"Mayflies," and his third will bea department of agricultural econom- e orum Sunday moring in
aout ransfomation Insects ics. e gave an analysis of the de- Detroit.M.C.A.bilding.
He is noted fogs his work in fresh Headquarters of student dele--
water biology, a toolo- presion o 1930 as well as a fore- gates from throughout the state
atrboosytmtceooo-cast For 131ad3x
gy, and on the life histories of in- griculture i 1931 and ex- will be at the Detroit downtown
sects. presrc the opinion that low agri- Y.M.C.A. Women will stay at the
Dr.Ukkber alt peswouncedotheld help an early Y.W.C.A. and in private homes. So-
Drrloanucdter(covery of inzdistry. ciology students may register in
appearance in late January of Dr. Other men whose opinions were Lane hall today.
Raiph V. Gerard, professor of phys- highiy considered included Kar;
i -. r,- ~ 4.-1 ,T S r F -f r~t,; m m.

t
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Associated Press I'hutu
A new armored tank, the speediest ever built, was demonstrated before army officers at Linden, N. J.,
by Its inventor, Walter J. Christie (in turret). The machine, powered by a 338-horespower airplane motor,
reached a speed of 75 miles an hour. Five-eighth-in ch steel armor protects the machine and crew of two
then and its armament consists of a one-pound cannon and a .30-calibre machine gun.
ANN ARBOR NEWS BRIEFS
-twasu _ _na _ . sm sr._.

iology at vthe University of0C1 3uc o. ISnyder, of the Federal Reserve bank
Dr. Gerard is nationally distin- of New York, and Prof. G. F. War-
guy t g his wk on n ren from Cornell university. Pro-
physiology and willaki a Un- fessor Warren's paper was on the
versaty lecture on SJan . 9index num-ber of wholesale price for
Eminent biologists who have al- the United States for 135 years
ready appeared in the lecture series back. This contained some actual
are Dr. J. Bronte Gatenby of Trinity figures for deflation after the Civil
college, Dublin, Ireland, Dr. A. A. war.
Allen of Cornell univer ity, a n Dr.
Harvard university. FRATERNITY JEWULRY

Seven Year Old Girl
Injured by Dog's Bite
Yalanda Vitali, 7 years old, 813
Henry street, suffered injury to her
back Monday when a dog owned
by Ernest Briegel, 1438; White
street, bit her.
PARTY FAVORS
WELRY SHOP
F. BAY
OPTOMETRIST
Arcade

E LE[CT D ICTORB~
Farmers & Mechanics, Ann Ar-
bor Savings & Trust Co.
Name Officers.

bach, Earl H. Cress, and Alfred F.
Staeb.
First National bank - Directors:
Waldo Mack Abbot, Fred E. Benz,
S. W. Clarkson, John F. Ervin, Dr.
A. C. Furstenberg, Robert F. Gauss,
Harry M. Hawley, Cone W. Light-
hall, Walter C. Mack, George E.
Paul, Erwin E. Schmid, Frank A.
Stivers, and John E. Swisher.
HI-II(4A-Y T ADCIT

I L "$A YY AI A LZlOF .9 :1
Directors of all Ann Arbor banks MAY BE REDUCED
-the State Savings bank, First Na-
tional bank, Ann Arbor Savings &
Trust Co., and Farmers & Mechan- $50,000 Paring of County Road
ics bank -were elected and officers Fund Considered by Board.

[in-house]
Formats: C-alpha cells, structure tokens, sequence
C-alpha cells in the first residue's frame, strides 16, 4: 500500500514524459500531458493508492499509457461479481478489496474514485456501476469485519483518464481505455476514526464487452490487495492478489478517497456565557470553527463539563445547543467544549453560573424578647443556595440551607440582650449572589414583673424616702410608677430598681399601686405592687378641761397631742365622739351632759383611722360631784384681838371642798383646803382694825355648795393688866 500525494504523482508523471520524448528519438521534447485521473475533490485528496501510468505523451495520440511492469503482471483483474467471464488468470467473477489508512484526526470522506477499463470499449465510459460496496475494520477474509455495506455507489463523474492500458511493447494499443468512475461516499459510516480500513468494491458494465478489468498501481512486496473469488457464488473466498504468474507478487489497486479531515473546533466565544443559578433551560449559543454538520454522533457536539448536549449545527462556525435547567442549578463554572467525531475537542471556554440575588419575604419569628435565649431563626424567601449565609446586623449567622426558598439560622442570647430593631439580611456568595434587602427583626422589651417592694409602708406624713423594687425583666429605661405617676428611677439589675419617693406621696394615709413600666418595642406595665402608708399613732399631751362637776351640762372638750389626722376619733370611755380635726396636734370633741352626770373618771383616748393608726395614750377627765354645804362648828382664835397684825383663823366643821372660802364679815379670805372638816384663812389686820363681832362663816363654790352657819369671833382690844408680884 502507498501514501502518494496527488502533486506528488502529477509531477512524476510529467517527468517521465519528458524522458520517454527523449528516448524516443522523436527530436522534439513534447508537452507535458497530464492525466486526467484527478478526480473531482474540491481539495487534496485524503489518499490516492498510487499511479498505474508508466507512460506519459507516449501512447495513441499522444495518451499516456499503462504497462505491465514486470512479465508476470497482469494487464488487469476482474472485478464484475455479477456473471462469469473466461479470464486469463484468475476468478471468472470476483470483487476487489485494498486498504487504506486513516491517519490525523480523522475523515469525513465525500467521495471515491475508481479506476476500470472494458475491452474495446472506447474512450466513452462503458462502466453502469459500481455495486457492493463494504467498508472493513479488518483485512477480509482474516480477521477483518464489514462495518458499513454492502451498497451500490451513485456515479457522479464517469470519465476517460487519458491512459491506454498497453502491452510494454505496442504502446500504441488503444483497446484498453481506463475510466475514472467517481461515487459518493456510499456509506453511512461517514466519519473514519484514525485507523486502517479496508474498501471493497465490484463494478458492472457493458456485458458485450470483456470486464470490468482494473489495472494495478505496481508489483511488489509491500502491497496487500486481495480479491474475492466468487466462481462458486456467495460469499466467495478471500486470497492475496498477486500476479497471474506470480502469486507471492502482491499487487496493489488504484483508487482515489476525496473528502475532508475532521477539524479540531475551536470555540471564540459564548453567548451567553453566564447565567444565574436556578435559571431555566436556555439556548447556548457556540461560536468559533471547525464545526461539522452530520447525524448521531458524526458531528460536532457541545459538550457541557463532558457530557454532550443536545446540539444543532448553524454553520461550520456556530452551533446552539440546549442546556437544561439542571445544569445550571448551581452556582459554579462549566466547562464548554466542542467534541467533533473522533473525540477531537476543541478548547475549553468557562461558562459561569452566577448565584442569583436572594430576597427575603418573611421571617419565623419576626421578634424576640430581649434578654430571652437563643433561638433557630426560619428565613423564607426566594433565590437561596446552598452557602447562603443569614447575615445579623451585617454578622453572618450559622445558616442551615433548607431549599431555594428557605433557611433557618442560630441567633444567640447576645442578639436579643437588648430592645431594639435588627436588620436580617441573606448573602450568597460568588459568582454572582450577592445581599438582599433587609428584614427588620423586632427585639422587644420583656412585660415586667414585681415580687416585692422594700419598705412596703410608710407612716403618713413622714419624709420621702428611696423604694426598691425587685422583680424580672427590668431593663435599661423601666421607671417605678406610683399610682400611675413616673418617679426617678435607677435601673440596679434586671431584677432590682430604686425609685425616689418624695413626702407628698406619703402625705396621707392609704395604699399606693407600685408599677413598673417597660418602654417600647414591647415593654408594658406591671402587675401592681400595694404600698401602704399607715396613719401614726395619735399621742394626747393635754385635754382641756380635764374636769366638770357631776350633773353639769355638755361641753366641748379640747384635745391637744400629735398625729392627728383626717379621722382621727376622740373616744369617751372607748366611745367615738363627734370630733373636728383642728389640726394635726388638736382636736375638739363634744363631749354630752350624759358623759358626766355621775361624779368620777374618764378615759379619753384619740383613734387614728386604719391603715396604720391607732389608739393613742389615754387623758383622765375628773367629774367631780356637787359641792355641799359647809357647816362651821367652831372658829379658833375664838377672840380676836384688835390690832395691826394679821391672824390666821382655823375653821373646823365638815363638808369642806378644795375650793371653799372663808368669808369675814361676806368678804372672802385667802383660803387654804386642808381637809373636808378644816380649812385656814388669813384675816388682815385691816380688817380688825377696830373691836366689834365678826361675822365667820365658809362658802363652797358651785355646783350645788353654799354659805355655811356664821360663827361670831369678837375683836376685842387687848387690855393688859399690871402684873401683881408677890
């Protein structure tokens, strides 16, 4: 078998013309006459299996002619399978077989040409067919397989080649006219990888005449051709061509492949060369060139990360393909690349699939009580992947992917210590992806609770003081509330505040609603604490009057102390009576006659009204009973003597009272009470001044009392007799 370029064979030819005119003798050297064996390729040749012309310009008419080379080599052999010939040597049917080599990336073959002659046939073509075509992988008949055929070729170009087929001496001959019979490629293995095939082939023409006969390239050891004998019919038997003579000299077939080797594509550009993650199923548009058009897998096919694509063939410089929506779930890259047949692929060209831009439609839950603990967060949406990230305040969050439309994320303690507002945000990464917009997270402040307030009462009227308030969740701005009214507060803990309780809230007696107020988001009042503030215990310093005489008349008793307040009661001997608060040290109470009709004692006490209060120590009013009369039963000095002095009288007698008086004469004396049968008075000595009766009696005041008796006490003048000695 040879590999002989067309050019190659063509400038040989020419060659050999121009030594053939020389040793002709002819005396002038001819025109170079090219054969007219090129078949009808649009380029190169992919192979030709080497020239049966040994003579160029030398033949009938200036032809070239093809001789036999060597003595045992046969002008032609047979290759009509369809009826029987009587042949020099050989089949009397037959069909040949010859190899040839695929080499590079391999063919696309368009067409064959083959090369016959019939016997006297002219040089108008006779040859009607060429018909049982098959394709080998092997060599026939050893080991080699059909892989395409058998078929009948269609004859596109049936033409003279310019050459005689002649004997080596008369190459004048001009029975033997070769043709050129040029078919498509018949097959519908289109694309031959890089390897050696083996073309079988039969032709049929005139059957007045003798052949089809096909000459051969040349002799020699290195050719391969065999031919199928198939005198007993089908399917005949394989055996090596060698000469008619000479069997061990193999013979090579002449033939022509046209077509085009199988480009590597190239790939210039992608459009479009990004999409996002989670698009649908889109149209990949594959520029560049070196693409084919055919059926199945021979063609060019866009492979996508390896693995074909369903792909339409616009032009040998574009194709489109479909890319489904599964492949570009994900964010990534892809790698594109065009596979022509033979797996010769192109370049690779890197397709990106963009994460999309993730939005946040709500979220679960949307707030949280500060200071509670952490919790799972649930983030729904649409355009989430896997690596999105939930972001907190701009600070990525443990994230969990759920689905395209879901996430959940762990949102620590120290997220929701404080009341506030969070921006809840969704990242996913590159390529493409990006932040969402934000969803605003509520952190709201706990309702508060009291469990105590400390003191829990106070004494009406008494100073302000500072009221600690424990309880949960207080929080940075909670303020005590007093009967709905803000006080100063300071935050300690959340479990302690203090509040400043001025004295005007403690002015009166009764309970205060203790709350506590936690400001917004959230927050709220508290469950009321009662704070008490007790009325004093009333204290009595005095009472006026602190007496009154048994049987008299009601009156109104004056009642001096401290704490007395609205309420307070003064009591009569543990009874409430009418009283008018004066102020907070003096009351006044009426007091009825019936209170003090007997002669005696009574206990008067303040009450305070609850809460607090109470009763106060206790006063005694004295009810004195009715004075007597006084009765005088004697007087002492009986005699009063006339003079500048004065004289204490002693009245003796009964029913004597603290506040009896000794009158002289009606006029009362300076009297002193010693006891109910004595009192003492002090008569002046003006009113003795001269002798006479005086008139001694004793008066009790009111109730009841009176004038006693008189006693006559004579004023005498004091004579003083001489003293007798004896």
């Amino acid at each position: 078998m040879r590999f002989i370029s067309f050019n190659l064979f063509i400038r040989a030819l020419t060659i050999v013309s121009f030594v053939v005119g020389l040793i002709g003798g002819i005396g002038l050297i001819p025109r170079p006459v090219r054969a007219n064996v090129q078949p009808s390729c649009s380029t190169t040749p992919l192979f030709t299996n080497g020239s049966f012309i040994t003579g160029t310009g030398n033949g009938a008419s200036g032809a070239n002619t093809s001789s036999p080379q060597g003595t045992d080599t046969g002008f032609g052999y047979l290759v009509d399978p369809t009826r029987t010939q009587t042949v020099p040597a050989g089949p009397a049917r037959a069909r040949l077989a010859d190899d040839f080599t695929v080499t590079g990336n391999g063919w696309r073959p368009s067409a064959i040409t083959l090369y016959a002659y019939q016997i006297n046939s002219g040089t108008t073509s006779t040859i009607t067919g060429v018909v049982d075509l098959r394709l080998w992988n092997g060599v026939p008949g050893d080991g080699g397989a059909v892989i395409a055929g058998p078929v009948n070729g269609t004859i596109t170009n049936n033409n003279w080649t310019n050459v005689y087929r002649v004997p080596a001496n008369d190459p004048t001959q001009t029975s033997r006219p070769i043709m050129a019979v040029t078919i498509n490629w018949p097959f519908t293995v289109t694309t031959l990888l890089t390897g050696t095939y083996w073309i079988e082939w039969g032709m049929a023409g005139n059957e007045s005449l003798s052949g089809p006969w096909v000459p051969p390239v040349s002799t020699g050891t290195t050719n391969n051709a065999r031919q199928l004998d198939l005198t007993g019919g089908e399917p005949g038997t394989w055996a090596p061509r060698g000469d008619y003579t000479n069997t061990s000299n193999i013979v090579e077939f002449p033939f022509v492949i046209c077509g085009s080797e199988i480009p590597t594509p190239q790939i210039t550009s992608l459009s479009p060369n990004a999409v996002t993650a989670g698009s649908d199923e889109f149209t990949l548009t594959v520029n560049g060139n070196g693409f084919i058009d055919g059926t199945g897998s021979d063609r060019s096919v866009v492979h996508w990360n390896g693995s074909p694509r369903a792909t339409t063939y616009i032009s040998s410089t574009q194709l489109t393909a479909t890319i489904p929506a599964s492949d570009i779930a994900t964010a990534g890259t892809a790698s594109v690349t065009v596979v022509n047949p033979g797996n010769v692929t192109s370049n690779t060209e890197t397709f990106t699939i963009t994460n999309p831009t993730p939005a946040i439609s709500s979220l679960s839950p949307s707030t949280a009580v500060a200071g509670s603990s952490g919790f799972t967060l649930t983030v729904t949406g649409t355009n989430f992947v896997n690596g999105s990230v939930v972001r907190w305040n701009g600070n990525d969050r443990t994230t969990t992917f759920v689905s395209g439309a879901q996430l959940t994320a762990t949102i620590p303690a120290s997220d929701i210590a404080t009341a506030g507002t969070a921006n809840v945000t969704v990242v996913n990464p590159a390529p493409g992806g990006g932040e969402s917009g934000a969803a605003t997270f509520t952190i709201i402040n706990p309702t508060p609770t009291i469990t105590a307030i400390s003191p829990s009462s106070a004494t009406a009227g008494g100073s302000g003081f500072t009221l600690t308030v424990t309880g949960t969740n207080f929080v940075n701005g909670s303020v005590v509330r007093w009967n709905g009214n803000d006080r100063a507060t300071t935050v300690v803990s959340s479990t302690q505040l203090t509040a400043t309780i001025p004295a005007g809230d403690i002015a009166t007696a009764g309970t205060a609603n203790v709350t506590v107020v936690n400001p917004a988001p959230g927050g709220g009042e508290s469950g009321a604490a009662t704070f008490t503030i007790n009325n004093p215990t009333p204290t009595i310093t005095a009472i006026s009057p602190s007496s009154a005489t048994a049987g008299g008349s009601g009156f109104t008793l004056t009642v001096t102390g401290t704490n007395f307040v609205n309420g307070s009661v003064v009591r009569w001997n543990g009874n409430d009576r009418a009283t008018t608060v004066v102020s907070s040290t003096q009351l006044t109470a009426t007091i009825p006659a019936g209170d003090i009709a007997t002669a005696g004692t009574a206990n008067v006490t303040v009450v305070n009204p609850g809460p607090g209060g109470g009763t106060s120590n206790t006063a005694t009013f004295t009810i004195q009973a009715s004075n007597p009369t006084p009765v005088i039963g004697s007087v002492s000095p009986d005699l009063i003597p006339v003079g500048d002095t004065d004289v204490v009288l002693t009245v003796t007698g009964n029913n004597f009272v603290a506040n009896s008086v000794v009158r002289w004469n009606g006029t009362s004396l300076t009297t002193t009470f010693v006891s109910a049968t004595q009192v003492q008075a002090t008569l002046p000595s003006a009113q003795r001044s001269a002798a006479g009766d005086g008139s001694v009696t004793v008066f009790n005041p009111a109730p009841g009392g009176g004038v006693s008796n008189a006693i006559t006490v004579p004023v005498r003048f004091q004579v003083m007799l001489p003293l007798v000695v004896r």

of two banks named at meetings ---
yesterday of stockholders. Both di- The special budget committee of
rectors and officers were elected for the county board of supervisors,
the ensuing year. meeting yesterday with department
The organization meeting of the heads to find a way out of what
State Savings bank will be held to- appears likely to be a $100,000 de-
day. Other banks did not announce ficit within the next fiscal ,year,
organization meetings. considered the possibility ofaa $50,-
At the State Savings bank, all 18 000 reduction in the road commis-,
members of the directorate were re- sion budget.
turned, the board consisting of: The budget of the road commis-
William Arnold, jr., Arthur Brown, sion seems the only one the special
Dr. R. B. Canfield, Frank B. De committee may pare down. Other
Vine, John M. Feiner, Dr. Harley A. departments told t h e committee
Haynes, Charles Henderson, John members that reductions were im-
Koch, Charles F. Kyer, John Lin-
denschmitt, George J. Mann, Chris- possible, although a few suggested
tian Martin, Eugene F. Mill. An_ a cut here and there.
drew R. Peterson, Edward W. S ae- A cut of $50,000 in the road bud-
bler, Charles W. Wagner, C. J. Wa-, get, Commissioner Clark FergusonI
and D. F. Zimmerman. stated, would leave $9,000 for new
Farmers and Mechanics bank - ork and $17,800 for completion of
Officers: H. A. Williams, chairman w'T already started. Clark stated
of the board; Frederick T. Stowe, that "did not see why the cut

Man Fined as Result
of Indecent xposure
Hans Riesch, 326 E. Washington
street, paid $25 fine and $6.95 court
costs in circuit court yesterday on a!
charge of indecent exposure.
Police arrested Riesch in his
room Monday night after neighbors
had lodged a complaint that he was
exposing himself indecently before
the windows of his residence. '
Red Cross Asks Funds
for Emergency Relief
An appeal for $1,000 to be used